Who is the Colorado Criminal Justice Reform Coalition?

Our mission is to reverse the trend of mass incarceration in Colorado. We are a coalition of nearly 7,000 individual members and over 100 faith and community organizations who have united to stop perpetual prison expansion in Colorado through policy and sentence reform.

Our chief areas of interest include drug policy reform, women in prison, racial injustice, the impact of incarceration on children and families, the problems associated with re-entry and stopping the practice of using private prisons in our state.

If you would like to be involved please go to our website and become a member.

Thursday, April 08, 2010

Rodricks: Jim Crow alive and well in U.S. prisons - baltimoresun.com

Rodricks: Jim Crow alive and well in U.S. prisons - baltimoresun.com
Here's something you won't hear much about in the coming Maryland gubernatorial election: The United States has the world's highest incarceration rate and a de facto racial caste system that discriminates against hundreds of thousands of black men in the way Jim Crow laws once did. You won't hear anything close to that from Martin O'Malley, the Democrat and present governor, nor from Robert L. Ehrlich Jr., the Republican and wannabe-governor-again who, compared to Mr. O'Malley, is a downright progressive on corrections.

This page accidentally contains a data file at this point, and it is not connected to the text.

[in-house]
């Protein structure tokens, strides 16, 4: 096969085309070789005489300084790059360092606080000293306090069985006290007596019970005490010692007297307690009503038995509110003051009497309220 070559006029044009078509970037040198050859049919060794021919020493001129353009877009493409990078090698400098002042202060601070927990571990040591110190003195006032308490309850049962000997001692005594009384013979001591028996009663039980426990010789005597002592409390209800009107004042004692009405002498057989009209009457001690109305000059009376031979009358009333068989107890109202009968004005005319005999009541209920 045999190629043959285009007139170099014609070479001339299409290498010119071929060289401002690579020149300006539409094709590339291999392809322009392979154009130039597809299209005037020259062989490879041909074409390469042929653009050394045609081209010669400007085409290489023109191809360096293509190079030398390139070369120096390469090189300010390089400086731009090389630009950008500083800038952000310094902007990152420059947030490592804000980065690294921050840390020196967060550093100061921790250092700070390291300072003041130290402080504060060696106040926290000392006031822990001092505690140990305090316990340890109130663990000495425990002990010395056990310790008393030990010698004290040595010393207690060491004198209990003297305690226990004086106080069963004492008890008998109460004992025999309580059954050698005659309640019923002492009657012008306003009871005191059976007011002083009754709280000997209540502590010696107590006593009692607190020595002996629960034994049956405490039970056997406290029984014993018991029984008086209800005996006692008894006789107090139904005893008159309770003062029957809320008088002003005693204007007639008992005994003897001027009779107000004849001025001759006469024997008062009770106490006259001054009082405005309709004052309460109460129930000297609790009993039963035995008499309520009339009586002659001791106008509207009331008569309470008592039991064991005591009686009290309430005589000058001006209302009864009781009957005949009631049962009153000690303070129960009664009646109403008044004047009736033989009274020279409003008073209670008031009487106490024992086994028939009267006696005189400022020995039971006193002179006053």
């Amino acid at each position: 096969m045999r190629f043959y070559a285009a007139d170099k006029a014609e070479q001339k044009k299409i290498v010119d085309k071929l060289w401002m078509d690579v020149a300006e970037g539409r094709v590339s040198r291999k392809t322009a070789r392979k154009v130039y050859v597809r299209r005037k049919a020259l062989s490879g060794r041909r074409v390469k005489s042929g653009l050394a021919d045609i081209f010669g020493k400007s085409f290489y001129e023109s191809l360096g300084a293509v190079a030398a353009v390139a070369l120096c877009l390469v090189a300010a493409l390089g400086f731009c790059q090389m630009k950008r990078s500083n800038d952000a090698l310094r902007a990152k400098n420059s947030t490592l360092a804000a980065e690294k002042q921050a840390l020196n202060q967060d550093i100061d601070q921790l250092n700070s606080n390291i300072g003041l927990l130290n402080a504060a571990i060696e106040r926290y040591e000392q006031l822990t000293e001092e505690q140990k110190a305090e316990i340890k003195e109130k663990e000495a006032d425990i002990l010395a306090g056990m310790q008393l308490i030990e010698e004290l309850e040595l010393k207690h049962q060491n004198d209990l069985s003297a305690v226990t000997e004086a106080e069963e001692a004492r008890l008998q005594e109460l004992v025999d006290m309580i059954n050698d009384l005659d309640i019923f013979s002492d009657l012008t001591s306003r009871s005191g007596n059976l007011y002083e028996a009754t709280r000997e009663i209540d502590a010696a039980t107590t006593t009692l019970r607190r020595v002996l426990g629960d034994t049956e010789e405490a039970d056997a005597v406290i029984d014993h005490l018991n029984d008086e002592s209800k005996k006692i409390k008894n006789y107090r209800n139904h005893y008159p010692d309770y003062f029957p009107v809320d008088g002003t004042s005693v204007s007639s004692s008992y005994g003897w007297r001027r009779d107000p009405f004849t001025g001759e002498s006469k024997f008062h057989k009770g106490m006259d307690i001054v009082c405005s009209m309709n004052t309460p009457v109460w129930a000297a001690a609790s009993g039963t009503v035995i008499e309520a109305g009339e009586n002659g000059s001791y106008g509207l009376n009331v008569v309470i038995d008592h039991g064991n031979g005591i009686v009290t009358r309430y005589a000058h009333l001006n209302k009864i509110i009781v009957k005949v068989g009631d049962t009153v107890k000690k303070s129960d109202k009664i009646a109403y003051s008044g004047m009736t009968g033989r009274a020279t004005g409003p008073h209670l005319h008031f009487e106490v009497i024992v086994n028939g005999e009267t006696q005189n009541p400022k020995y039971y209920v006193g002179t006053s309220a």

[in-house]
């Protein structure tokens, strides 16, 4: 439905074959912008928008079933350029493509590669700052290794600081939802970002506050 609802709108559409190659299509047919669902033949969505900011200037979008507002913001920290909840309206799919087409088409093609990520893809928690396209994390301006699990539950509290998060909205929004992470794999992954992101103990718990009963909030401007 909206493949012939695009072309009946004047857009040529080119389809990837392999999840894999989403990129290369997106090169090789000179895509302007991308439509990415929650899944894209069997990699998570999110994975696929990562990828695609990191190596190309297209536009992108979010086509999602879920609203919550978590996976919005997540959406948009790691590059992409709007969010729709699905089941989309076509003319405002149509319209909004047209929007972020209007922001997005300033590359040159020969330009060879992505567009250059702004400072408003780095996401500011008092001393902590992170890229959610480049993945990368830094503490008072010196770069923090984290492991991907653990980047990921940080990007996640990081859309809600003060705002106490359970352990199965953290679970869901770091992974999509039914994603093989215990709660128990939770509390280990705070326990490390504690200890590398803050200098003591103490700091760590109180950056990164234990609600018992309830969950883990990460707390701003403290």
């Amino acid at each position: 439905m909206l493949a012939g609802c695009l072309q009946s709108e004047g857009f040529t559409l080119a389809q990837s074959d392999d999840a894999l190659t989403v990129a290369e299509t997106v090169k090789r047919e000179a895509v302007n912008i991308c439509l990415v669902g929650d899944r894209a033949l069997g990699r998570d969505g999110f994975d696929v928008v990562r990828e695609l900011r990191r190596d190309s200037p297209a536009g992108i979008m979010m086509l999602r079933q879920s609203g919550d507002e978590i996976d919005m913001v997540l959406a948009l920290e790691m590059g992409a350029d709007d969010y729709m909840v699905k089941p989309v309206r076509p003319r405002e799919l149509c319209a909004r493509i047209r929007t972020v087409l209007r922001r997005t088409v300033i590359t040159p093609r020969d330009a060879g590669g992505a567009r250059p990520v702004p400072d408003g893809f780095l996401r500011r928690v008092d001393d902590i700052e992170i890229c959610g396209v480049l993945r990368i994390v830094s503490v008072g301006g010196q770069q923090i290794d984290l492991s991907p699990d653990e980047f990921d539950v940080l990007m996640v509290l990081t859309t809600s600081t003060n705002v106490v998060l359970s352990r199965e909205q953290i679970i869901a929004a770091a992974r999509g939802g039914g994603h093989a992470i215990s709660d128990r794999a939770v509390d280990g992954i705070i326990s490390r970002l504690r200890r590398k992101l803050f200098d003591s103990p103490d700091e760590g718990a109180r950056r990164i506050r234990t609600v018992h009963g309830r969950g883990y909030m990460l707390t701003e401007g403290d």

You likely won't hear about it from any of the Marylanders running for the U.S. House or Senate this year. And the first black man elected president will probably refrain from such rhetoric, too.

In fact, few politicians want to talk about criminal justice unless pressed to do so. They certainly do not speak about the consequences of the system's design: massive numbers of men, and an inordinate number of black men, in prison, on parole or on probation for drug-related offenses, unable to find employment because of their criminal records, and generally unable to get on track, support their families and reintegrate as contributing citizens.

You don't hear many civil rights leaders talk about this anymore, either.

That's one of the sad conclusions Michelle Alexander, a civil rights litigator and law professor in Ohio, reaches in her important book, "The New Jim Crow," published by the New Press.

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1 comment:

Anonymous said...

for all interested in understanding the growth of the criminal justice system and the war on drugs-"The New Jim Crow" is a must read.